This article implicates that some short-term marketing strategies that change consumer habits can lead to a long-term marketing philosophy. First, enhance the insertion of robotics technology and artificial intelligence (AI) into the hotel industry. The increased emphasis on physical social distancing and decreasing personal contact are significant measures to reduce transmission of diseases. The quarantine hotel provides three meals a day via services that avoid contact with guests. In the future, hotels can apply AI and robotics technology to positions such as bellboy, busboy and room service to avoid personal contact, while still maintaining service standards.
Second, because the COVID-19 virus can spread through contact with contaminated surfaces, cleanliness and hygiene are paramount (20). Hoteliers should focus their attention on hygiene and cleanliness and promote this message via social media e.g., “We have high standards of cleanliness and hygiene.” As the quarantine hotel employees have been trained and educated on essential preparatory and prevention measures, ranging from hygiene measures that includes increased frequency of cleaning and sanitizing, to guidelines on how to handle suspected or confirmed cases of COVID-19 and implementing quarantine services, customers will feel comfortable and safe during their stay at the hotel.
The present paper is an opinion article which studies the impact of COVID-19 on “corporate social responsibility” within public health from the quarantine hotel perspective. The goal of this opinion article is to enrich the understanding of COVID-19's impact on corporate social responsibility in public health, and to suggest avenues for quarantine hotels' actions from social enterprise perspective, during and post COVID-19 in order to mitigate its effects. Academically, the contribution of this study is to examine the impact of COVID-19 on corporate social responsibility within public health, this paper will help broaden the scope of corporate social responsibility research in the COVID-19 crisis and provide some insights for hoteliers. Thus, this study provides a pioneer reference for similar studies in the future.
From a practical implications point of view, the outbreak of COVID-19 has disturbed the daily operation and even survival of hotels worldwide. The quarantine hotel volunteered to house HCW or those requiring quarantine, which is a positive CSR way for hotels to open their doors and give back to society during this public health crisis. This demonstrates altruism and egoism, which is a win-win corporate social responsibility marketing strategy. While COVID-19 drives the hotel industry's CSR strategy in the short term, researchers need to explore and discover effective marketing strategies which will bring beneficial corporate social responsibility to their stakeholders in the long term.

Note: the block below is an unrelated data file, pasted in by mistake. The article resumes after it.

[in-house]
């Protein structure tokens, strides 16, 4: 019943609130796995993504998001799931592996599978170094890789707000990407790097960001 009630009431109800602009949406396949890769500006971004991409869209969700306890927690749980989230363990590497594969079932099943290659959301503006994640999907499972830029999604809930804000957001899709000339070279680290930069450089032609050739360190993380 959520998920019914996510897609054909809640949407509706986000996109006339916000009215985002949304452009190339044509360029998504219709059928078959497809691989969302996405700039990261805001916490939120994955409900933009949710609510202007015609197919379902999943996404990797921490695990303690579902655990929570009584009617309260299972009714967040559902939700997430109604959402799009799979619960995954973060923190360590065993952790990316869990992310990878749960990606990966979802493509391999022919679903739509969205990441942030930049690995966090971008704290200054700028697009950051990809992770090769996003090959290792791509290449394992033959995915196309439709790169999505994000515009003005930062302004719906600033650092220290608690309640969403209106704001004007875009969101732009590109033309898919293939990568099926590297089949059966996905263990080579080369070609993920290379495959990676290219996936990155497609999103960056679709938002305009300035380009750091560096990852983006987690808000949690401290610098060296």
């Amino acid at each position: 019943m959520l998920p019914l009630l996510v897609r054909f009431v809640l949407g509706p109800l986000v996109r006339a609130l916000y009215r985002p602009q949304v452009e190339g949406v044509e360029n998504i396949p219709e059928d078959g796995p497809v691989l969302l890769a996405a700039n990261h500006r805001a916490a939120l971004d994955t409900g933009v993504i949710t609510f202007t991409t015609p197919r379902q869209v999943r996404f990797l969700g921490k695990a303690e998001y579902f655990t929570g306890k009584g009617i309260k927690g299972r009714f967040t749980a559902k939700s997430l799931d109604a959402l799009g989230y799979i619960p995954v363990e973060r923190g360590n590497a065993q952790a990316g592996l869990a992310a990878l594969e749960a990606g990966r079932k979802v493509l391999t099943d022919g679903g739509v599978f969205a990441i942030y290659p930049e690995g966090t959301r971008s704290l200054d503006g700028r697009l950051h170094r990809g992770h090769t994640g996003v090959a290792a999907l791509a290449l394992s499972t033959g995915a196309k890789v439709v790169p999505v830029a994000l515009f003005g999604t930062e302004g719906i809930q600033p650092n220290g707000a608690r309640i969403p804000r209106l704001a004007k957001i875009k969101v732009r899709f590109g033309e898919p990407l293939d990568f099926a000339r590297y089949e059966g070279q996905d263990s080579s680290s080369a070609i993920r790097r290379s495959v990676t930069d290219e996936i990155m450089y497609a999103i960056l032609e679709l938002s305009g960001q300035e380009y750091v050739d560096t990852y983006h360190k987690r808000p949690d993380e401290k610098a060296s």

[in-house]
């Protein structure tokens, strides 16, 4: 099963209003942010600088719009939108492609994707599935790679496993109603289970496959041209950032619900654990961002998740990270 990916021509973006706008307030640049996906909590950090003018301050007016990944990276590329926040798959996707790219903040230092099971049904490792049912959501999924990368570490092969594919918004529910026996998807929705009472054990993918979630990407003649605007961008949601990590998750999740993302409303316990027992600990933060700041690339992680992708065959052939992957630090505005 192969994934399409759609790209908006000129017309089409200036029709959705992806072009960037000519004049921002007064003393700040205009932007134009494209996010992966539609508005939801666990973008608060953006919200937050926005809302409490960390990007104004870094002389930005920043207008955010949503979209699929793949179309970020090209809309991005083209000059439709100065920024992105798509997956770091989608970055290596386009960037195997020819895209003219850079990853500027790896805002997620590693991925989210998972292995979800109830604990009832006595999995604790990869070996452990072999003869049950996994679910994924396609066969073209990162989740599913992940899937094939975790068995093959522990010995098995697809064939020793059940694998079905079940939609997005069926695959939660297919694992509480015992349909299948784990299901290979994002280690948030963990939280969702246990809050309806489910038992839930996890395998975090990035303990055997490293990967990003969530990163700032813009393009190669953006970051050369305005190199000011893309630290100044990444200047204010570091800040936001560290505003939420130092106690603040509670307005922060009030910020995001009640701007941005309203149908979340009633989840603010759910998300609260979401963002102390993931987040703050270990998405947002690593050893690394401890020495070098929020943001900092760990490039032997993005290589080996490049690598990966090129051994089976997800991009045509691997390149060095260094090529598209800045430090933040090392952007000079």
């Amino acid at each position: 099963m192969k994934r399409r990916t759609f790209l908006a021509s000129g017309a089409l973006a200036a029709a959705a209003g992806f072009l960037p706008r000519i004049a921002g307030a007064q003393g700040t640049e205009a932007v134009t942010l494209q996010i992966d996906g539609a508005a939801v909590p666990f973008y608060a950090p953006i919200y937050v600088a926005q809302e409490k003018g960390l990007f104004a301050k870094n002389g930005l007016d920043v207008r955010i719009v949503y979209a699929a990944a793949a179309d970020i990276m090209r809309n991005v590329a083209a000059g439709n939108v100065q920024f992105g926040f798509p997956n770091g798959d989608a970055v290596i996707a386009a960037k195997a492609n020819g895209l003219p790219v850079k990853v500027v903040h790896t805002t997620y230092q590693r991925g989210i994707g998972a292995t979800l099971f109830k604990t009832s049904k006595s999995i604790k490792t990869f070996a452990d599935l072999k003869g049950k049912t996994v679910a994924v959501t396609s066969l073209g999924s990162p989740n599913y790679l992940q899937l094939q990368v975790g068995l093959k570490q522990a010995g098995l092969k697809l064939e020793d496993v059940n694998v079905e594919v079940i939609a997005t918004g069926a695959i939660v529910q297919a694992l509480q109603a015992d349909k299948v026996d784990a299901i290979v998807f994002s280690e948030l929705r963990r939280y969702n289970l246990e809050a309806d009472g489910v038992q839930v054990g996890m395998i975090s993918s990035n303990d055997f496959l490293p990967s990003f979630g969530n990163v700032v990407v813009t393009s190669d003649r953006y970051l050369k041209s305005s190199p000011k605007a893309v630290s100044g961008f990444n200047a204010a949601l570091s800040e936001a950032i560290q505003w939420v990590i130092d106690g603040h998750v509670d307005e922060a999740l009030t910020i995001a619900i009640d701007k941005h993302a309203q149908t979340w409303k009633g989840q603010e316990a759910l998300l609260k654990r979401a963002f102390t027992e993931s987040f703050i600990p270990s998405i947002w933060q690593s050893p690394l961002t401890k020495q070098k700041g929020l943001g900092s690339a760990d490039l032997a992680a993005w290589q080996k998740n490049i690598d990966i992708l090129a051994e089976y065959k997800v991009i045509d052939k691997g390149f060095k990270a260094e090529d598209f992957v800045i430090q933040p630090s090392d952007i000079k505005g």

After the COVID-19 pandemic, what are the opportunities and challenges for corporate social responsibility in the long term? Post-pandemic, researchers should strive to reinforce the theory and epistemology of the hospitality industry to help them become more resilient and attain effective post-disaster recovery. Hospitality practitioners and scholars should carefully investigate the empirical influence of the COVID-19 crisis and seek to improve hoteliers' corporate social responsibility, and a new era marketing strategy for hospitality industry operations from the stakeholders' perspective. In future research, scholars should include in-depth interviews, surveys, or a mixed-methods approach to research to gather data on the topics raised in related articles.
All authors listed have made a substantial, direct and intellectual contribution to the work, and approved it for publication.
Conflict of Interest
The authors declare that the research was conducted in the absence of any commercial or financial relationships that could be construed as a potential conflict of interest.
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Keywords: COVID-19, quarantine hotel, public health, corporate social responsibility, marketing strategies
Citation: Teng X, Teng Y-M, Wu K-S and Chang B-G (2021) Corporate Social Responsibility in Public Health During the COVID-19 Pandemic: Quarantine Hotel in China. Front. Public Health 9:620930. doi: 10.3389/fpubh.2021.620930
Received: 24 October 2020; Accepted: 11 January 2021;
Published: 02 February 2021.
Edited by:Ching Hsun Chang, National Taiwan Normal University, Taiwan
Reviewed by:Luigi Vimercati, University of Bari Aldo Moro, Italy
Copyright © 2021 Teng, Teng, Wu and Chang. This is an open-access article distributed under the terms of the Creative Commons Attribution License (CC BY). The use, distribution or reproduction in other forums is permitted, provided the original author(s) and the copyright owner(s) are credited and that the original publication in this journal is cited, in accordance with accepted academic practice. No use, distribution or reproduction is permitted which does not comply with these terms.
†These authors have contributed equally to this work and share first authorship